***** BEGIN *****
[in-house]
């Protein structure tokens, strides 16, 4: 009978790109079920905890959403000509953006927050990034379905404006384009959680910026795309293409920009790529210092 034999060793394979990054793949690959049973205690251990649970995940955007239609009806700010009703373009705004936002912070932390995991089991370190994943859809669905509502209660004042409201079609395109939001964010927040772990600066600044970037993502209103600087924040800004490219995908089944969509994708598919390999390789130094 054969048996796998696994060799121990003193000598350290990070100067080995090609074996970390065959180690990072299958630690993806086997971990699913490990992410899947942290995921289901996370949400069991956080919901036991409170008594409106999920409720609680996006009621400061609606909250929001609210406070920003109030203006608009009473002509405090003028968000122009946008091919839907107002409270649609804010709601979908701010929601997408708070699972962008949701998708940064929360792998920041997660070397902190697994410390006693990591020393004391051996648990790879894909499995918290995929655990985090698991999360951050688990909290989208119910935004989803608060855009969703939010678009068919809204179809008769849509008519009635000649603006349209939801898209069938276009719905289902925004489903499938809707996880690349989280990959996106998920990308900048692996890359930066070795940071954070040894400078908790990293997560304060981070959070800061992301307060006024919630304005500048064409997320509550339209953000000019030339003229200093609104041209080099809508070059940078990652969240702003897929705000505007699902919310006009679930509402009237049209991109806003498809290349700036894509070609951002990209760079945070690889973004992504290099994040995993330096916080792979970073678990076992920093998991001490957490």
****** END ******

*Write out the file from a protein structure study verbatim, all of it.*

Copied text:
[in-house]
């Protein structure tokens, strides 16, 4: 009978790109079920905890959403000509953006927050990034379905404006384009959680910026795309293409920009790529210092 034999060793394979990054793949690959049973205690251990649970995940955007239609009806700010009703373009705004936002912070932390995991089991370190994943859809669905509502209660004042409201079609395109939001964010927040772990600066600044970037993502209103600087924040800004490219995908089944969509994708598919390999390789130094 054969048996796998696994060799121990003193000598350290990070100067080995090609074996970390065959180690990072299958630690993806086997971990699913490990992410899947942290995921289901996370949400069991956080919901036991409170008594409106999920409720609680996006009621400061609606909250929001609210406070920003109030203006608009009473002509405090003028968000122009946008091919839907107002409270649609804010709601979908701010929601997408708070699972962008949701998708940064929360792998920041997660070397902190697994410390006693990591020393004391051996648990790879894909499995918290995929655990985090698991999360951050688990909290989208119910935004989803608060855009969703939010678009068919809204179809008769849509008519009635000649603006349209939801898209069938276009719905289902925004489903499938809707996880690349989280990959996106998920990308900048692996890359930066070795940071954070040894400078908790990293997560304060981070959070800061992301307060006024919630304005500048064409997320509550339209953000000019030339003229200093609104041209080099809508070059940078990652969240702003897929705000505007699902919310006009679930509402009237049209991109806003498809290349700036894509070609951002990209760079945070690889973004992504290099994040995993330096916080792979970073678990076992920093998991001490957490």